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10.09.2015


Belief factor crucial for effect of supplements

Sports supplements work better if you believe in them. Only when the power of the mind - or the placebo effect if you prefer - is combined with the physiological effects of a supplement do athletes actually achieve better results. Scottish sports scientists Mary McClung and Dave Collins discovered this in an unusual study, which they published in 2007 in the Journal of Sport & Exercise Psychology.

Study
The researchers did an experiment with 16 endurance athletes, all of whom trained at least 5 times a week, and on top of that did high-intensity training sessions at least twice a week. The researchers got the subjects to run 1000 metres on four occasions.

Belief factor crucial for effect of supplements

Belief factor crucial for effect of supplements
One time the subjects were given a placebo, and the researchers told them that this was what they were getting. [Told No Drug/Given No Drug]

Another time the subjects were given a placebo, but were told by the researchers that they were getting an effective performance enhancer. [Told Drug/ Given No Drug]

A third time the subjects were given a proven effective supplement, but were told by the researchers that they were getting a placebo. [Told No Drug/ Given Drug]

A fourth time the subjects were given a proven effective supplement and the researchers told them this too. [Told Drug/Given Drug]

The supplement used was sodium bicarbonate. The runners were given 0.3 g sodium bicarbonate [structural formula shown above] per kg bodyweight dissolved in 750 ml water about two hours before they had to run the 1000 metres. The placebos were bottles containing 750 ml water.

Results
The figure below shows that the subjects had the best times when they were given sodium bicarbonate and knew it too. The subjects' second best times were when they were given a placebo, but told that they'd been given an effective performance enhancer. When the subjects were given sodium bicarbonate, but thought that they'd been given a placebo, the substance didn't work.


Belief factor crucial for effect of supplements


Belief factor crucial for effect of supplements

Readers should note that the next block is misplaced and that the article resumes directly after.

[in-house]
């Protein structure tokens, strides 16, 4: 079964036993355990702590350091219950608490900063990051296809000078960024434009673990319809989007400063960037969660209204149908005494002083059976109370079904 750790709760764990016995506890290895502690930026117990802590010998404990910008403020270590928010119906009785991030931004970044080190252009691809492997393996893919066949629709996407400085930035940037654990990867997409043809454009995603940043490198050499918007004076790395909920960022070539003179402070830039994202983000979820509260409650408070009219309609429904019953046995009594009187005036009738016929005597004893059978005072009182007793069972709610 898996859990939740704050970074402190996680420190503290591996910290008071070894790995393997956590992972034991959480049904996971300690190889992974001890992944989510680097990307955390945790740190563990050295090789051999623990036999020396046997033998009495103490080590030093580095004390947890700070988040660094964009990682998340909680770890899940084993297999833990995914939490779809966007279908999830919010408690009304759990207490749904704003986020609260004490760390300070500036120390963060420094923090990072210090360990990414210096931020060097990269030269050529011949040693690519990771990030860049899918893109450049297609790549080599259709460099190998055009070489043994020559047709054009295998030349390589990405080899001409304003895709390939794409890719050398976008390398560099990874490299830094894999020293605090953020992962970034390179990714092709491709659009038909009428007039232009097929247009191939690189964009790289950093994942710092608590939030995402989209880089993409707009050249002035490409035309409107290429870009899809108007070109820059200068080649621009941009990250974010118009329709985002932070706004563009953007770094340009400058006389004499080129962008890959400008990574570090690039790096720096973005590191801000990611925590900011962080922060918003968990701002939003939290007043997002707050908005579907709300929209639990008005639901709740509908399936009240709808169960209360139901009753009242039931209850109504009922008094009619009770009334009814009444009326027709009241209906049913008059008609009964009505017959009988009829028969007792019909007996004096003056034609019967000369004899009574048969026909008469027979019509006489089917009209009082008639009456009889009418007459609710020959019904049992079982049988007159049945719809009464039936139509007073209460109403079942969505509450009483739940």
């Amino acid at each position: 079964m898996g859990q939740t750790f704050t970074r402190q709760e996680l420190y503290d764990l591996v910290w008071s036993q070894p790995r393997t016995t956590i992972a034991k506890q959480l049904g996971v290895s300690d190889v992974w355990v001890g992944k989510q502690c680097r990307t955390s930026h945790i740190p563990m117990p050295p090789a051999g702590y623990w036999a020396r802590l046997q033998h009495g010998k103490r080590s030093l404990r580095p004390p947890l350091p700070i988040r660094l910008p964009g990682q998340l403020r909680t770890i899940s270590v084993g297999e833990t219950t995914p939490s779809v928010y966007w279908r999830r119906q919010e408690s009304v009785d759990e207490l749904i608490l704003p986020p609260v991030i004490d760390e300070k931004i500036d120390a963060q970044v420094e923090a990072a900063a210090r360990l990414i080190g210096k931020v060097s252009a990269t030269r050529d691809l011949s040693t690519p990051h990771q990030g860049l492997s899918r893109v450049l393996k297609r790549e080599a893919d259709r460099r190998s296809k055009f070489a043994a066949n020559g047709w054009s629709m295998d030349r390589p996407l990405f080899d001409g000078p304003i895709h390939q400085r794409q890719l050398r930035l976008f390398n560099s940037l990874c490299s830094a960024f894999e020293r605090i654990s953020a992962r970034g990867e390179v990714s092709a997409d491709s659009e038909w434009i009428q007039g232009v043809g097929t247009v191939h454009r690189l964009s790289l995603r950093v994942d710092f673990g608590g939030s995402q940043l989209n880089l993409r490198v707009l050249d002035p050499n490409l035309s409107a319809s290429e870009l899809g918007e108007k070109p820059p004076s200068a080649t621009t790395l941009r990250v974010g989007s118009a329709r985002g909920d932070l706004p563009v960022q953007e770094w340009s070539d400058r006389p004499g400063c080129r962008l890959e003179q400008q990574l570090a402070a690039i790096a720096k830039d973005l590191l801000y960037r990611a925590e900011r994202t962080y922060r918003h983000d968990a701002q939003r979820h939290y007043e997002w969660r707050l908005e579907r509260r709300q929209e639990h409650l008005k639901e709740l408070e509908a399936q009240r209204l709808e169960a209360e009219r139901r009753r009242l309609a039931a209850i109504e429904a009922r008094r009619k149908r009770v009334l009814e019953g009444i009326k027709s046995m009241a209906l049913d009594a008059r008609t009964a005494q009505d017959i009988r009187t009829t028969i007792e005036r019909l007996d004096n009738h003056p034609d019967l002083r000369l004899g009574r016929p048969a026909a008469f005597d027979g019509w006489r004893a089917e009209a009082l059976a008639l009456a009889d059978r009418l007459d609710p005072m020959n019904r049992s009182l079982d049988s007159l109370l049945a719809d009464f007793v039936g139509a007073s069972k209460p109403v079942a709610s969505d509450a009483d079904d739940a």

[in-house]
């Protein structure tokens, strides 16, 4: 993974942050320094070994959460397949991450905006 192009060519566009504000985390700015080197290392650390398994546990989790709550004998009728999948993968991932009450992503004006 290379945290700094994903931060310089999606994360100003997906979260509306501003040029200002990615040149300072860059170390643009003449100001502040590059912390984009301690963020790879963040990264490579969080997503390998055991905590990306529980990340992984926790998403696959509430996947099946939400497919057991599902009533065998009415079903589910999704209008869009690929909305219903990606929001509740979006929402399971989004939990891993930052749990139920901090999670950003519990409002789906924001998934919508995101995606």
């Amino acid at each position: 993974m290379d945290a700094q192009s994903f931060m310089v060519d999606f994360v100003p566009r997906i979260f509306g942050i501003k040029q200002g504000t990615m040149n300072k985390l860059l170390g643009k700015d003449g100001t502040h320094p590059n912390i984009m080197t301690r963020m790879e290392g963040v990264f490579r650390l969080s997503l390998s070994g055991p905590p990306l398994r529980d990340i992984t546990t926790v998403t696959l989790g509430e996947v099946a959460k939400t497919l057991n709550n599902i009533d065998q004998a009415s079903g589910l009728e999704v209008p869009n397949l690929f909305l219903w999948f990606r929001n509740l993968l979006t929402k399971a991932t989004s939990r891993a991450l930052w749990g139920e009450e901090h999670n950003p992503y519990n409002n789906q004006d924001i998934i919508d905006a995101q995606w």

The athletes reported less fatigue [RPE] when they thought they'd been given a placebo.

Conclusion
"The determining factor here was associated with the athlete's belief in what they are being told or given", the researchers concluded. "The RPE results clearly support this contention because only the information offered (Told) had any significant impact. In short, athletes were almost looking for effects as a result of the expectancy prime provided, and they apparently paid much more attention to this than the actual messages sent by their muscles."

"Could this be a learning point for coaches, psychologists, and other support staff regarding their relationships with athletes? The role that a coach may play in enhancing self-confidence in his or her athlete has been acknowledged in the literature, but mostly in relation to goal setting."

"Based on these results, we would highlight the need for coaches and support staff to complete a 'hard sell' of their training methods to their athletes, and to check frequently that the performers are completely confident in what they are being asked to do. In short, procedures will enjoy a valuable bonus if the consumers are initially convinced, and remain confident, of their efficacy."

Mistaken conclusion
Nitpickers will conclude from this study that sodium bicarbonate 'therefore' doesn't work. But there are many studies that have shown the efficacy of sodium bicarbonate. Unfortunately the effective dose gives your stomach a heavy hammering, and many athletes feel nauseous after taking the stuff. This side effect was probably the reason that sodium bicarbonate didn't work in the experiment described here when the athletes believed they had been given a placebo.

Source:
J Sport Exerc Psychol. 2007 Jun;29(3):382-94.

More:
Placebos work even if you know you're taking a placebo 05.09.2015